Issues contributing to the inequitable coverage and quality of health care services in the region, include:
- Health expenditures. Total health expenditures in the region account for 7 percent of GDP which makes it the highest-expending region in the world after the countries in the Organisation for Economic Co-operation and Development (OECD). Public expenditures in health are low in most LAC countries and private health expenditures correspondingly high with most private health spending coming directly from out-of-pocket which forces individuals to cut their budget for other basic needs and fall further below the poverty line. Adverse health events or normal life-cycle events (such as old age) will not only bear on the health of individuals, but can also impoverish their households. In addition to treatment costs, households will bear the cost of productive time lost from work, as well as the opportunity costs due to days spent taking care of ill family members. This combination can force individuals and households to cut on nonmedical consumption, a situation that disproportionately affects the already poor population the most.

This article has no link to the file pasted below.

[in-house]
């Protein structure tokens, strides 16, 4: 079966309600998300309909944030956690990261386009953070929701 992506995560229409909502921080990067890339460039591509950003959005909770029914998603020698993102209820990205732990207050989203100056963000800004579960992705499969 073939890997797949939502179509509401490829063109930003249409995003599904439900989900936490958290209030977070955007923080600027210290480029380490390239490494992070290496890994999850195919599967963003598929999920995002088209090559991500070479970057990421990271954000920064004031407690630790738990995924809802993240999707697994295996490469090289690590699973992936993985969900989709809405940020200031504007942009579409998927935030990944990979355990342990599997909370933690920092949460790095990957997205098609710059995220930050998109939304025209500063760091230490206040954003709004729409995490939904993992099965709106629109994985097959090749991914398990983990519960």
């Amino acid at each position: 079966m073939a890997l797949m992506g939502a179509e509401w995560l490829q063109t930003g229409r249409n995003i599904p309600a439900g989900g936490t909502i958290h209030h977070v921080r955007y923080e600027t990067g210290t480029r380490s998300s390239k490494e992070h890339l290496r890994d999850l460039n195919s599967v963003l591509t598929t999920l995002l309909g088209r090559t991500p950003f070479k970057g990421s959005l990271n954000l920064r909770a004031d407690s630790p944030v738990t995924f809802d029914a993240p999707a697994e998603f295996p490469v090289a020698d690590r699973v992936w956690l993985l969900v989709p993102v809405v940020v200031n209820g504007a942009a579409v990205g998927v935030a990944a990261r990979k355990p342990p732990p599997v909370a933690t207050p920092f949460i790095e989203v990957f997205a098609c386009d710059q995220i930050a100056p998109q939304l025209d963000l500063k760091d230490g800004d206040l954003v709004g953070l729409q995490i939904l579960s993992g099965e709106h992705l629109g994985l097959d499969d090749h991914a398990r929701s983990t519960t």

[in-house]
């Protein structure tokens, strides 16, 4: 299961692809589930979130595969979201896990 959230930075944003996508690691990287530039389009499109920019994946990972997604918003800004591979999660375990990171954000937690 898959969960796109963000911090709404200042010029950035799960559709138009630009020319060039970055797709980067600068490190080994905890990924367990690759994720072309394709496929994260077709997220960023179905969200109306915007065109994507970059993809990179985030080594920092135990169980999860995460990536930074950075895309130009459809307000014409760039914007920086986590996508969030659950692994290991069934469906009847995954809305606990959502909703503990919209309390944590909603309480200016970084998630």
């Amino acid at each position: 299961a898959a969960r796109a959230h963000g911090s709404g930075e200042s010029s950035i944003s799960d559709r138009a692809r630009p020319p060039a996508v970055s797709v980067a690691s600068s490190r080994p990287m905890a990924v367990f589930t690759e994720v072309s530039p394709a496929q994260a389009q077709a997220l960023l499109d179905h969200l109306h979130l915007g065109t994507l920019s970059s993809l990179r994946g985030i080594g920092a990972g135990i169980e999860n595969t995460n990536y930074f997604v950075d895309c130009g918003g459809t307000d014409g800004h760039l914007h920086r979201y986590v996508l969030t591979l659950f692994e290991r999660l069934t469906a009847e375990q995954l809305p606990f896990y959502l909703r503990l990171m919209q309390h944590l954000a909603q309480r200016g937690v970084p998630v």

- Segmentation of the Health Systems. When compared to the rest of the world, spending on health services in Latin America is high relative to per capita income, but health outcomes are not commensurate with the spending. The most common explanation is that the development of separate systems of provision for the rich, the working classes, and the poor has created an inefficient physical network of redundant and poorly utilized facilities that reinforce inequalities in access to health services.